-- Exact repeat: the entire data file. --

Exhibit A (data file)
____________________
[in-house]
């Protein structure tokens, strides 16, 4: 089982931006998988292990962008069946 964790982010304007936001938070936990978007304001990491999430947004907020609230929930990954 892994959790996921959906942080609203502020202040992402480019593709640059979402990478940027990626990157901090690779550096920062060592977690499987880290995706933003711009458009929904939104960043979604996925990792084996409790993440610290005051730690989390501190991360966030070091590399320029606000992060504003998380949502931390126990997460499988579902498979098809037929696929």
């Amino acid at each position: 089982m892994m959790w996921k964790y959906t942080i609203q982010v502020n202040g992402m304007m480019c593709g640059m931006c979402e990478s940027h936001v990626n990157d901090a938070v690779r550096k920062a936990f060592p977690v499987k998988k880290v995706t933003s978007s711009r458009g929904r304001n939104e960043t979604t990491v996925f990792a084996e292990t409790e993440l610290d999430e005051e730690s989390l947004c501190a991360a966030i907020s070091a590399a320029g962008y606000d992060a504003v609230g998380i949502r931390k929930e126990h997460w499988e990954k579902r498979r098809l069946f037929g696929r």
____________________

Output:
[in-house]
């Protein structure tokens, strides 16, 4: 089982931006998988292990962008069946 964790982010304007936001938070936990978007304001990491999430947004907020609230929930990954 892994959790996921959906942080609203502020202040992402480019593709640059979402990478940027990626990157901090690779550096920062060592977690499987880290995706933003711009458009929904939104960043979604996925990792084996409790993440610290005051730690989390501190991360966030070091590399320029606000992060504003998380949502931390126990997460499988579902498979098809037929696929």
């Amino acid at each position: 089982m892994m959790w996921k964790y959906t942080i609203q982010v502020n202040g992402m304007m480019c593709g640059m931006c979402e990478s940027h936001v990626n990157d901090a938070v690779r550096k920062a936990f060592p977690v499987k998988k880290v995706t933003s978007s711009r458009g929904r304001n939104e960043t979604t990491v996925f990792a084996e292990t409790e993440l610290d999430e005051e730690s989390l947004c501190a991360a966030i907020s070091a590399a320029g962008y606000d992060a504003v609230g998380i949502r931390k929930e126990h997460w499988e990954k579902r498979r098809l069946f037929g696929r």